The country’s last coal power plant in Langerlo closed at the end of March
Belgium becomes the seventh EU country that quits coal power, joining Cyprus, Malta, Luxembourg, Estonia, Latvia and Lithuania. This is a huge change in the country’s power generation, as coal had a 27% share just 20 years ago!
Langerlo’s closure coincides with that of Longannet – Scotland’s biggest coal power plant and will reduce Belgium’s CO2 emissions by almost 2 million tons per year, more than 1% of the country’s total. The power plant will most probably be converted to burn biomass. Other EU countries are also moving away from coal. Portugal has set 2020 as the final date for a complete transition, UK and Austria 2025 and Finland some point within the next decade.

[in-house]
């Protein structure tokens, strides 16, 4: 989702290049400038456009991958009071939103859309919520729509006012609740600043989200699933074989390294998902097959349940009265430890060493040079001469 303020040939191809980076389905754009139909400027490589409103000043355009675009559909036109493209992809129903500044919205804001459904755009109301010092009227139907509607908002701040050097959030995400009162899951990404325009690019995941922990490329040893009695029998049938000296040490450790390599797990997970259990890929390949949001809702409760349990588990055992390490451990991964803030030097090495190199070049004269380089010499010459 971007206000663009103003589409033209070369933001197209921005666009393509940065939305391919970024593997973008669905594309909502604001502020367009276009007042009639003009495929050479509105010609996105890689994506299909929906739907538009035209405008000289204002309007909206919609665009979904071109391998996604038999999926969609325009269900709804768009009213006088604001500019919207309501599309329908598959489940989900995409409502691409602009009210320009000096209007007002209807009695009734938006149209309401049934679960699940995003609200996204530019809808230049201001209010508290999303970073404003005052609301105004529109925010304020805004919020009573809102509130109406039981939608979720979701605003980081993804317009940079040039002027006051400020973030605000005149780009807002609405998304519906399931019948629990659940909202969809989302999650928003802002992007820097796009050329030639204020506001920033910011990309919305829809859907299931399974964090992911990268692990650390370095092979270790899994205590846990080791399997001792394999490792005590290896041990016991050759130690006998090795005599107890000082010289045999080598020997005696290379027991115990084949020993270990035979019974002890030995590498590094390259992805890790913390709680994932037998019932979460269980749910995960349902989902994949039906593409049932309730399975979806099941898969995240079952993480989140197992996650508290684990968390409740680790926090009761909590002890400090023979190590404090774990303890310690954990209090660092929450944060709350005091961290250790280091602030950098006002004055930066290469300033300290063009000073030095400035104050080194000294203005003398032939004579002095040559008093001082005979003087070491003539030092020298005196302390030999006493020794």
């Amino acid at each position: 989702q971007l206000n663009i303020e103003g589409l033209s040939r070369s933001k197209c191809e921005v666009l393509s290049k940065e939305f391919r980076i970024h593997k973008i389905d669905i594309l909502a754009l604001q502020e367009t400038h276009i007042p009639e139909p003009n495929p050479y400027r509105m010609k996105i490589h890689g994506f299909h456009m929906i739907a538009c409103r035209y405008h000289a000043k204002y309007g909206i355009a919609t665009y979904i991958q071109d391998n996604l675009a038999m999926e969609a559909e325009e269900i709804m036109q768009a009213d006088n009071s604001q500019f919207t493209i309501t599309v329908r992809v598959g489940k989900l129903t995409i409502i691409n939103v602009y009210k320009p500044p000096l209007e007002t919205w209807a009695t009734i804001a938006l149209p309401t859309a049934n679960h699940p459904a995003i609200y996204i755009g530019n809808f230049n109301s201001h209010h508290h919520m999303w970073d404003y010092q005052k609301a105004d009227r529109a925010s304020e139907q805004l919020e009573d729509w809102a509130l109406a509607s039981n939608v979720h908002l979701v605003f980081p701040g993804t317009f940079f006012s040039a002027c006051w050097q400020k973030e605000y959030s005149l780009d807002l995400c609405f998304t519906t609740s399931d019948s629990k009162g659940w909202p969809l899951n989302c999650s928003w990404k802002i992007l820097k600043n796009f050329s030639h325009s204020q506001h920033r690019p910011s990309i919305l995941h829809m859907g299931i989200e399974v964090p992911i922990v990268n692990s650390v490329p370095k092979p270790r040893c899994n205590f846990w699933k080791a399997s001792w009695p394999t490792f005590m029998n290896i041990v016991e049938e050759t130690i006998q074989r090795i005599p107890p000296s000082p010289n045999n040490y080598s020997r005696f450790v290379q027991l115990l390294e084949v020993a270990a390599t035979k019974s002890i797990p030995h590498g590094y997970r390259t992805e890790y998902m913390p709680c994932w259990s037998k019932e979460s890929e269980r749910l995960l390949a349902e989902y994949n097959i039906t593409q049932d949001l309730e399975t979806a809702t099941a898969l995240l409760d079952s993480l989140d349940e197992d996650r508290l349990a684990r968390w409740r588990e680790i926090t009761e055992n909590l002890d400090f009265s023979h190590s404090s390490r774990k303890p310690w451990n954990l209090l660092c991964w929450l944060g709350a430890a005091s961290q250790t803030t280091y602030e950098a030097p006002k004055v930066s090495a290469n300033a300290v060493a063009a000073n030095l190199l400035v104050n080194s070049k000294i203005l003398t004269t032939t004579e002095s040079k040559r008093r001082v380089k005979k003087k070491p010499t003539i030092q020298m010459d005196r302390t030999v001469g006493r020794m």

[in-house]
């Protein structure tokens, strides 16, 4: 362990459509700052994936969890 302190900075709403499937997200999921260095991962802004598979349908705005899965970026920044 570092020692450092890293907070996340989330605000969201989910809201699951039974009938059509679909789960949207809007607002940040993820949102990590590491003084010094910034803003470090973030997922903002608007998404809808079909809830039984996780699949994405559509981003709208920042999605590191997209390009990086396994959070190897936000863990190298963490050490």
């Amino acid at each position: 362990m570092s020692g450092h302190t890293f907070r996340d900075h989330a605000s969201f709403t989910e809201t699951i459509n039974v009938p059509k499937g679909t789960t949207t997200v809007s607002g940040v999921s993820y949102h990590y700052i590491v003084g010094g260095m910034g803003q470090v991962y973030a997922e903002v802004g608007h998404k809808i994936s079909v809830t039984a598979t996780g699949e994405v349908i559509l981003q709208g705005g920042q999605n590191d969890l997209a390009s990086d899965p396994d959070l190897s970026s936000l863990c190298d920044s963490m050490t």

According to scientists, more than 80% of coal reserves need to stay unburned, in order to hold global warming to 2°C in comparison to pre-industrial levels, the internationally agreed upper limit set under the Paris agreement. However, due to its low price, coal is still being extensively used in Europe. In Germany, the EU’s largest economy, 40% of electricity production is based on coal burning. In Poland, this percentage reaches 85% (the largest in Europe), and there are also plans to implement new legislation pushing the country’s energy mix further towards coal and biomass over wind power.
Source: Climate Home